To Knot or Not

In my last post, I wrote about the confidence I receive from learning to be independent.

It seemed to have raised doubts among my readers about how I view the institution of marriage — that’s right, with a dose of skepticism and lots of amusement. Growing up in a broken family, the failure of marriages in my small sample space was almost 100%. Now, anyone with a decent school education should ask me the question “How do you define failure?”

In the interest of not getting stuck in a philosophical loophole, let us quickly move on and for that, I will clarify that my skepticism of marriage does not stem from its failure rates.

At its inception, marriage was about the union of two families or about property arrangements. Now, I wonder how relevant it is to the broke millennial me who Whatsapp calls her mother about once a week.

There is a misconception that people who call out regressive practices in marriages and do not believe in monogamy do not want fruitful companionships or families. I am in-fact, quite on the opposite end of the spectrum.

I have been in a solid relationship with my partner for over two years now that involves a mixed family — my partner and his child from a previous marriage. In a truly modern sense, we are all civil and in an almost far-fetched sense, we might even like each other a little.

The first time I broke the news of my partner having a child from his previous marriage in a casual off-handed conversation with my mother(yes, I am great at breaking good news!) — my mother burst into tears and told me that during her times, only women without any social/economic capital would agree to become a “second-wife”.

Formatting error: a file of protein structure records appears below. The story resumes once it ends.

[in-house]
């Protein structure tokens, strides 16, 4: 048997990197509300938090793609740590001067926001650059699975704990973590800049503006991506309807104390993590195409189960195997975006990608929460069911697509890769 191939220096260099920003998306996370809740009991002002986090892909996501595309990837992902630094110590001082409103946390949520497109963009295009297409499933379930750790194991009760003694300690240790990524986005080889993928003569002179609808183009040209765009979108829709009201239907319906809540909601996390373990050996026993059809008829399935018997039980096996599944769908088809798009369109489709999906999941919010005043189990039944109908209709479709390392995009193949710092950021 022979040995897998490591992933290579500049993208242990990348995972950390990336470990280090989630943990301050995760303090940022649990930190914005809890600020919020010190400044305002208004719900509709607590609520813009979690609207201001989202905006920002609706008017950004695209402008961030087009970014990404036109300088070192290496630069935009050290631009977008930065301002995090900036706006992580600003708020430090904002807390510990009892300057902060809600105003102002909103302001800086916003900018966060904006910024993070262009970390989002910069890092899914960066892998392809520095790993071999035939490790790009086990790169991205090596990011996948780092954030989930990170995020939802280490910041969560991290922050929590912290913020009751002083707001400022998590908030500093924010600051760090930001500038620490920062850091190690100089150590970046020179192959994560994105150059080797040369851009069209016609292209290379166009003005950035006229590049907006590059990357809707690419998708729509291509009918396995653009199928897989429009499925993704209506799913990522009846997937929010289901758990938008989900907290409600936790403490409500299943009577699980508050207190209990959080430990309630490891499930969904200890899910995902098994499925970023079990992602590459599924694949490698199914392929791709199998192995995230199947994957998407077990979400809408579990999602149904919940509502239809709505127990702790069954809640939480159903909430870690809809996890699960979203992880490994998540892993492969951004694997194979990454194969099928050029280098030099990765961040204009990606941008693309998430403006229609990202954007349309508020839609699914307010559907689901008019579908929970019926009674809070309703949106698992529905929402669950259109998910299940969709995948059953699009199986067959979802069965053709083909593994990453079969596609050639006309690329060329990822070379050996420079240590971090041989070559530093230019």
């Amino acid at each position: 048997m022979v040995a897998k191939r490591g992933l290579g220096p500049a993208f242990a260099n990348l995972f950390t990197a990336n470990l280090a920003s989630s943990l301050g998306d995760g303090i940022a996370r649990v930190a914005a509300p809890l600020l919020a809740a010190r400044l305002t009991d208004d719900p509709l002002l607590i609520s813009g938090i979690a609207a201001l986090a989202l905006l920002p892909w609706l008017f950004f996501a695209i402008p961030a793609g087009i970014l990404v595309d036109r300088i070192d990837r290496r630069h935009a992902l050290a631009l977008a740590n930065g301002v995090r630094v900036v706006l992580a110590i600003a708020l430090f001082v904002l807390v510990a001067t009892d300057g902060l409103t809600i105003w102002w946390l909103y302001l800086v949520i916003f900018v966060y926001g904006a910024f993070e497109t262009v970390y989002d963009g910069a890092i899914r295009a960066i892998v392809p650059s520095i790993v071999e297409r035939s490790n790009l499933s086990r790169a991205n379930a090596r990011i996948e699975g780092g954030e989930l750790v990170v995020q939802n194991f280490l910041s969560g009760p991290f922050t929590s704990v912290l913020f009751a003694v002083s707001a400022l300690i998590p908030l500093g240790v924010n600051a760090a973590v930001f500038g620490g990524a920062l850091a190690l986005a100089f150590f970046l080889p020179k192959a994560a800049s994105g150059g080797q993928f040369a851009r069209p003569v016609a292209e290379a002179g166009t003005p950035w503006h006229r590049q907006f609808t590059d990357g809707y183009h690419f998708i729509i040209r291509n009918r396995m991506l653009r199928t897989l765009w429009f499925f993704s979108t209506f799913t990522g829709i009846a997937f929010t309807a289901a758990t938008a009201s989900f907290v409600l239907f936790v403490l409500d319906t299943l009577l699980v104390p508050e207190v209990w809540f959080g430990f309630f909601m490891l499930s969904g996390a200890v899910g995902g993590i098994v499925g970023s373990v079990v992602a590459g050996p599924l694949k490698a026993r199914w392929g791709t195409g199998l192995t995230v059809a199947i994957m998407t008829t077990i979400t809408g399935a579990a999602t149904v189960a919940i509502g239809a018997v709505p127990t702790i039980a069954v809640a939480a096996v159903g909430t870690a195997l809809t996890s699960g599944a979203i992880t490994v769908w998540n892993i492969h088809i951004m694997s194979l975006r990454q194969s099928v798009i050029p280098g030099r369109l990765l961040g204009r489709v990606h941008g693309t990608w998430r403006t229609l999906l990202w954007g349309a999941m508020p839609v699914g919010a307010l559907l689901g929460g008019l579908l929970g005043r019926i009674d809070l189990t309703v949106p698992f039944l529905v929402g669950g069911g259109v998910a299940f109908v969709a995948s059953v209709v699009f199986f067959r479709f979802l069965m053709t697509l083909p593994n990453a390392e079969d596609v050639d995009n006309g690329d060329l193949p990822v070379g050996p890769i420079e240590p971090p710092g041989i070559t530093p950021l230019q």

I asked her if women without any social/economic capital used to become a “second-wife”, what kind of woman would become a “first-wife?” The answer was all kind of woman but thank god (for an atheist, I do say this a lot) that this is changing now.

It did not help that I followed this with “What if I never marry him ?”

“Would they stop counting and not put a label and a number on me?”

My mother was miffed that I used free-choice to sign up for a deal that was just not good enough in her opinion — but then again, what do I tell her? People all over this world use free choice for things like wearing a burqa, defending how Hinduism is indeed a way of life, or eating pineapple on pizza.

My problem with the institution of marriage is that — if I entered into this contract, this outdated institution either directly or indirectly labels me many things that I am not — a young second wife, a cruel stepmother, a homewrecker, and whatnot. Inside this institution, so many women are pitted against each other — the mother-in-law, the sister-in-law, the ex-wife — fighting for a common prize, the man (jumping to the end of the story, hint, no man is a prize).

I admit that marriage is no more a mere “happily-ever-after” — I have started evaluating marriage from lenses, 16-year old me did not even realize existed — do we pay lesser taxes? Is it patriarchal? What is the exit clause?

Even if someone is not in the situation I am in — marriage today has become something you need to carefully evaluate before jumping into. My thoughts towards marriage are similar towards my thoughts towards men — I am not saying I like it or that it is for me — I am saying that there might be some potential but well, I could be proven wrong. I am a good while away (my mother is currently typing — “How Long???” as she reads this sentence) from evaluating whether marriage is for me.

Having said that, all over the world, I see young couples navigate marriages happily by bending the rules of this very regressive institution. I see healthy young couples make this institution a more breathable and livable structure.

And then there are still some, who would furiously type to me after reading all this and say “Things are not the same anymore! My husband also washes the dishes”.


2 thoughts on “To Knot or Not

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